“I am sorry”: Zuckerberg faces congressional inquisition

U.S. & World
Facebook Privacy Scandal Congress_1523371007452

Facebook CEO Mark Zuckerberg, center, walks between meetings with senators on Capitol Hill, Monday, April 9, 2018, in Washington. Zuckerberg will testify Tuesday before a joint hearing of the Commerce and Judiciary Committees about the use of Facebook data to target American voters in the 2016 election. (AP Photo/Alex Brandon)

Facebook CEO Mark Zuckerberg is assuring lawmakers he has learned a lot since starting the social network in his Harvard dorm room 14 years ago.

The roughly 2.2 billion people now using Facebook can only hope Zuckerberg’s views on personal privacy have changed.

Not long after Zuckerberg started Facebook while he was still 19 years old, he mocked the people entrusting him with their emails, pictures and other sensitive information while instant messaging with a friend. The exchange was obtained and published in 2010 by Business Insider.

After his friends asked him how he obtained so much information about 4,000 people, Zuckerberg said they “trust me” and then described people as “dumb” for doing it, punctuated with a profanity.

Zuckerberg later apologized for the remarks in a 2010 interview with “The New Yorker” and said he had “learned and grown a lot.”

Not long after Zuckerberg started Facebook while he was still 19 years old, he mocked the people entrusting him with their emails, pictures and other sensitive information while instant messaging with a friend. The exchange was obtained and published in 2010 by Business Insider.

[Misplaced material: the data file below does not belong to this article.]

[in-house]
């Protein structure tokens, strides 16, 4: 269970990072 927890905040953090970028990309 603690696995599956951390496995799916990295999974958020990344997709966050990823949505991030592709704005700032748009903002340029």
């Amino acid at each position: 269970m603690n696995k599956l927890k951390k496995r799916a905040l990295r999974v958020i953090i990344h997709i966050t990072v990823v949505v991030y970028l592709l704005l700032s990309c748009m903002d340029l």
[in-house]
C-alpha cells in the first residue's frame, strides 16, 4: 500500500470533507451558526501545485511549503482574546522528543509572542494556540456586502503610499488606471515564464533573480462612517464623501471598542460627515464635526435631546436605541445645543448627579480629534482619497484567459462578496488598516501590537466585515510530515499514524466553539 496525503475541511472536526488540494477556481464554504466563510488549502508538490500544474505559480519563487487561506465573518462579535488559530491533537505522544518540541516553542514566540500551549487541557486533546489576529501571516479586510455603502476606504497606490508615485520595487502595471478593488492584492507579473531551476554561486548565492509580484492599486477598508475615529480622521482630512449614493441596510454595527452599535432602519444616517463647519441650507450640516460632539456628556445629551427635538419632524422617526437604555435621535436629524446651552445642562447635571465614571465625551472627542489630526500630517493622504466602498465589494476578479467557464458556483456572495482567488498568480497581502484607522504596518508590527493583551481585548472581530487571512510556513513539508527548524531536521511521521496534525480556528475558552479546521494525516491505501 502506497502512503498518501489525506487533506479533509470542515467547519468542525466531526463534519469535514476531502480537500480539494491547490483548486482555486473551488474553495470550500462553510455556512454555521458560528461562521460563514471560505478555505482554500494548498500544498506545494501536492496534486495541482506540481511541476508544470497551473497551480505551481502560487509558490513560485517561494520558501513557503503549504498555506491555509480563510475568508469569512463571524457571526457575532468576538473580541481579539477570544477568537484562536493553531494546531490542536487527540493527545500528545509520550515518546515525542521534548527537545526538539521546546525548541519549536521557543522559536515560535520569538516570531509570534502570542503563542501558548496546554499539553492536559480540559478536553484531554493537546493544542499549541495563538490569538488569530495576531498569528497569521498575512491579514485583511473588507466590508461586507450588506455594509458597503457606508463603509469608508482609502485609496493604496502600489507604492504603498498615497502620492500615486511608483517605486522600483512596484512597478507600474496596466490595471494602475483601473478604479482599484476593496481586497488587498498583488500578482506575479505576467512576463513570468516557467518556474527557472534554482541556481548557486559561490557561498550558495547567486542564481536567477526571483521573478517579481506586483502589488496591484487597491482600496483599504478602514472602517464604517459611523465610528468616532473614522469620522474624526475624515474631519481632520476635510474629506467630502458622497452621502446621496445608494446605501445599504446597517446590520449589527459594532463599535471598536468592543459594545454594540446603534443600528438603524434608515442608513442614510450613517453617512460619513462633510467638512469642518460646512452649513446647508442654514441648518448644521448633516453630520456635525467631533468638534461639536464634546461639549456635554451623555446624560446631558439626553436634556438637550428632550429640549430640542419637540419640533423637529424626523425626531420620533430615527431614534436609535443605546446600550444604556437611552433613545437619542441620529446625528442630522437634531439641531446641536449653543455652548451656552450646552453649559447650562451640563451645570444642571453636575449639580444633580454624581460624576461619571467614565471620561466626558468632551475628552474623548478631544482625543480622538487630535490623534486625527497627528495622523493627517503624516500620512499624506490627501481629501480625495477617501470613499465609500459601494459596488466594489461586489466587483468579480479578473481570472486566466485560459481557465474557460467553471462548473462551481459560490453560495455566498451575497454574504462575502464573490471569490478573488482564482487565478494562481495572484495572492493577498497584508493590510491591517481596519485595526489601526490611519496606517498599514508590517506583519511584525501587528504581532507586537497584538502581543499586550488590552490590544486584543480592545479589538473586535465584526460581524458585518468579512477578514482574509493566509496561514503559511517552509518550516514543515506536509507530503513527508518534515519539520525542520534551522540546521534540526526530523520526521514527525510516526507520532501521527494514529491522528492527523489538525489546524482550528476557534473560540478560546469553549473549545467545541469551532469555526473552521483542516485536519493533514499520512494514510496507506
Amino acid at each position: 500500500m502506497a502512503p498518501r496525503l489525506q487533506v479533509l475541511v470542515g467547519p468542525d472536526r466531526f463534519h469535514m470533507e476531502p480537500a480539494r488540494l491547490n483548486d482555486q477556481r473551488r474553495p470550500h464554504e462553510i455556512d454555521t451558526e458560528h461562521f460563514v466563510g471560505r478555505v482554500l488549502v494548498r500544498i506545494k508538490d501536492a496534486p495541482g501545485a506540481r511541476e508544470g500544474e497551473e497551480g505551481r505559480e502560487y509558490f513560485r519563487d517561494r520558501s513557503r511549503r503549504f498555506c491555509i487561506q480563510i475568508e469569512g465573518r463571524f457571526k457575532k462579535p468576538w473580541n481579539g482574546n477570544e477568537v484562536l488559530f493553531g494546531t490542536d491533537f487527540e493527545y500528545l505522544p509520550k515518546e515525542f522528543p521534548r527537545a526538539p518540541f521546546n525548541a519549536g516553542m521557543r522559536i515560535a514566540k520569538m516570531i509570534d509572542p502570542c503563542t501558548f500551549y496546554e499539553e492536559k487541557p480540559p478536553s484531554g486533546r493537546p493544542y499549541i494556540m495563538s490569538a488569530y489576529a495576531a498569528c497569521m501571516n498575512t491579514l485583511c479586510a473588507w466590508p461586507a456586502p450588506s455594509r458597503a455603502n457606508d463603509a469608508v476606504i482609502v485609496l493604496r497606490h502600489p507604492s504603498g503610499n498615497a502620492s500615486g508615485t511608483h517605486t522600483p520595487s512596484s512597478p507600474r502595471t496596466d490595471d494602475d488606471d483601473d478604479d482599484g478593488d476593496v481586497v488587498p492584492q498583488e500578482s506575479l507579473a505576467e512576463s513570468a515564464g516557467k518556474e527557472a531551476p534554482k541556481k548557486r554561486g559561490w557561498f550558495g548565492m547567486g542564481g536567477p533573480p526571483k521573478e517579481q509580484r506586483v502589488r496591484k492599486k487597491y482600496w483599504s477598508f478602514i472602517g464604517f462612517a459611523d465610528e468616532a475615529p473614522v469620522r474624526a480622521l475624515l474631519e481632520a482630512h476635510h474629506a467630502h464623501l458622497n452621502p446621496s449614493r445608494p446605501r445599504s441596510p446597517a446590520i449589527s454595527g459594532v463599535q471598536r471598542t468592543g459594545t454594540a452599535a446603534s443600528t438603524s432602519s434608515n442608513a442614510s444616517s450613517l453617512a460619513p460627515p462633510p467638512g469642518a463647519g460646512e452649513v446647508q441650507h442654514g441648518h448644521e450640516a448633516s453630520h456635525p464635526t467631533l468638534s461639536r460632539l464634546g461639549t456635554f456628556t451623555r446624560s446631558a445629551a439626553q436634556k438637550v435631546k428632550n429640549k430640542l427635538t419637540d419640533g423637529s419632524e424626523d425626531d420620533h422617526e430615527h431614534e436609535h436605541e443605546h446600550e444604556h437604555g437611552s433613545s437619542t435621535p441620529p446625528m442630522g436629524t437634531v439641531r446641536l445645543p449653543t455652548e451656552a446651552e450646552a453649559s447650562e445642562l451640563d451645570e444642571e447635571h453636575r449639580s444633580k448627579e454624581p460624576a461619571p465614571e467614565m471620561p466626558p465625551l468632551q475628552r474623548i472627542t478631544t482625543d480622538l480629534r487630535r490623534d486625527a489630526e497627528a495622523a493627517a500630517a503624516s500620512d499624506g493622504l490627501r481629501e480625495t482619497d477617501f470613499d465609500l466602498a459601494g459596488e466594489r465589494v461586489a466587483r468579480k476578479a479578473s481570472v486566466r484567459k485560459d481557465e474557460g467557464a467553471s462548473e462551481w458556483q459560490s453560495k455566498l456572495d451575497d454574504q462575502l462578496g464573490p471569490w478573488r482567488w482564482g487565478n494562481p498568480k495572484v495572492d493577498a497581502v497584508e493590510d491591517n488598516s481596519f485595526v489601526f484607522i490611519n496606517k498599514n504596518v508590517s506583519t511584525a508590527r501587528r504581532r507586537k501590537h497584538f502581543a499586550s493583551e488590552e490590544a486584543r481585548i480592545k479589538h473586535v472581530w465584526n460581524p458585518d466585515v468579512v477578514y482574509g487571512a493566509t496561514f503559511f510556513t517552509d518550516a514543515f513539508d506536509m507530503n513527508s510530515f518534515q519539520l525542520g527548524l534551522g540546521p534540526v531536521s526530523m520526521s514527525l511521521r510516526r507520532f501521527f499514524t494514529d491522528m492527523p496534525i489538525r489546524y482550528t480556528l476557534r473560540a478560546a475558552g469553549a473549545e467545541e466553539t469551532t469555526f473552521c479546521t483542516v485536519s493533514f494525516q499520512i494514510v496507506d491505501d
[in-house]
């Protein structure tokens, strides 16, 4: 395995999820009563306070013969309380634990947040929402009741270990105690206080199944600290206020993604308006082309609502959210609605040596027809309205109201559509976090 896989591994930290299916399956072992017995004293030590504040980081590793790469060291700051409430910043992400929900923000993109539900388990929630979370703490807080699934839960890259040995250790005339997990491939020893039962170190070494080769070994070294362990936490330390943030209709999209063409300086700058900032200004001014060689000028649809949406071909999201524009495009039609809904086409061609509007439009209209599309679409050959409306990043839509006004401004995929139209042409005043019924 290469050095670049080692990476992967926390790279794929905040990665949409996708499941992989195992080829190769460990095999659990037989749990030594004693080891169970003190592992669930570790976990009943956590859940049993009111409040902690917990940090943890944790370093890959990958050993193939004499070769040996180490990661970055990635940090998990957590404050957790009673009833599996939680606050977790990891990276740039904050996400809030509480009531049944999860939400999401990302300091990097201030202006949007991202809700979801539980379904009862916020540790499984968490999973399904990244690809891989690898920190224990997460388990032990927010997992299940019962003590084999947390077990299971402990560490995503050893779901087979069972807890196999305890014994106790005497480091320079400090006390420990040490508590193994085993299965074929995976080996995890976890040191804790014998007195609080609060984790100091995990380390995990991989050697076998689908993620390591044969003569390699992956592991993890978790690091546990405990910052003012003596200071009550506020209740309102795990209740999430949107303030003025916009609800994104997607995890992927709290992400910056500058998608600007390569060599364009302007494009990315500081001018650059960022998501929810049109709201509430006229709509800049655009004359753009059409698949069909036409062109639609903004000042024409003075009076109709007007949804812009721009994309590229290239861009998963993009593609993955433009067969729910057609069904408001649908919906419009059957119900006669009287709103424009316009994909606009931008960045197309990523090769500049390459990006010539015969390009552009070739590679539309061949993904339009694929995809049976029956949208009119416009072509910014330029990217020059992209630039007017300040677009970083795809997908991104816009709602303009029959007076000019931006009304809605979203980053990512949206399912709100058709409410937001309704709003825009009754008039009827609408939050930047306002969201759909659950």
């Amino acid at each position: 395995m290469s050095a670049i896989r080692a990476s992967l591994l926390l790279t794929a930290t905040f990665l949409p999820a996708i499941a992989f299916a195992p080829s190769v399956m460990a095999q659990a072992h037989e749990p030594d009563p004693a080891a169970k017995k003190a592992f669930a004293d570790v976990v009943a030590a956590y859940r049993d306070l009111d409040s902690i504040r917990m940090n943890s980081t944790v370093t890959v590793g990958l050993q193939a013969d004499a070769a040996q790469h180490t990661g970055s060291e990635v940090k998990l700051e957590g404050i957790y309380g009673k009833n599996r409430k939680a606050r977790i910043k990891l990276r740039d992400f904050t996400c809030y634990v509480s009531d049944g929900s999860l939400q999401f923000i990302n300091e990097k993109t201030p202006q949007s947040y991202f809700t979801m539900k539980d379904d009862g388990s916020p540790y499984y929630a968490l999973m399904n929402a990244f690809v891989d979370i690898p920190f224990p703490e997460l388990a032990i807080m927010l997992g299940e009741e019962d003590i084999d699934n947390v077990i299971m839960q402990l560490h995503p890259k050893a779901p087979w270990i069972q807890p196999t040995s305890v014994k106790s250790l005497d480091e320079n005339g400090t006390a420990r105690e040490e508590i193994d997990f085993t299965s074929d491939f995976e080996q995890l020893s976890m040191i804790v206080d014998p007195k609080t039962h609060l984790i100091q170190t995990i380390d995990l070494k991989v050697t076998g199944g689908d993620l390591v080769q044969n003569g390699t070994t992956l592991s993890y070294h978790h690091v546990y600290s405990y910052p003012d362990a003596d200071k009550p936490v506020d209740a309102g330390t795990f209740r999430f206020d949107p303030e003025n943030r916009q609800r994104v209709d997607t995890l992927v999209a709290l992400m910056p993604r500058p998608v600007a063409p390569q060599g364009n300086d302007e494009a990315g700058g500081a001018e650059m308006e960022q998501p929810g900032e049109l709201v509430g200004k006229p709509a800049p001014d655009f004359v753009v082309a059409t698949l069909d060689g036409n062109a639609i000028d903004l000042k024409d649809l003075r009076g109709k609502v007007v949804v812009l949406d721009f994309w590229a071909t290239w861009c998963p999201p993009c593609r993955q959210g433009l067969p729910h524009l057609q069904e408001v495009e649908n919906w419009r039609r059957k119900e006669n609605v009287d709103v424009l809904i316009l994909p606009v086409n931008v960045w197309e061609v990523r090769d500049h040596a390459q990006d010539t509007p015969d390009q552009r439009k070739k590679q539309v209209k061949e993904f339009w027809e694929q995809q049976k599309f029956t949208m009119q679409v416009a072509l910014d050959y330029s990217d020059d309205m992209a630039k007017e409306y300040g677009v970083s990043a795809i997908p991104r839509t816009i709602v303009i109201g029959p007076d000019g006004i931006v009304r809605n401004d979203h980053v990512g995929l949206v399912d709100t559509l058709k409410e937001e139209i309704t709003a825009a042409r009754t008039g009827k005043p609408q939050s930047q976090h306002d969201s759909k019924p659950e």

After his friends asked him how he obtained so much information about 4,000 people, Zuckerberg said they “trust me” and then described people as “dumb” for doing it, punctuated with a profanity.

Zuckerberg later apologized for the remarks in a 2010 interview with “The New Yorker” and said he had “learned and grown a lot.”

Zuckerberg visited with senators in closed-door meetings Monday, previewing the public apology he plans to give Congress on Tuesday after revelations that Cambridge Analytica, a data-mining firm affiliated with Donald Trump’s presidential campaign, gathered personal information from 87 million users to try to influence elections.

He’s apologized many times already, to users and the public, but it is the first time in his career that he has gone before Congress. Zuckerberg will testify before a joint hearing of the Senate Judiciary and Commerce Committees on Tuesday and before a House panel on Wednesday.

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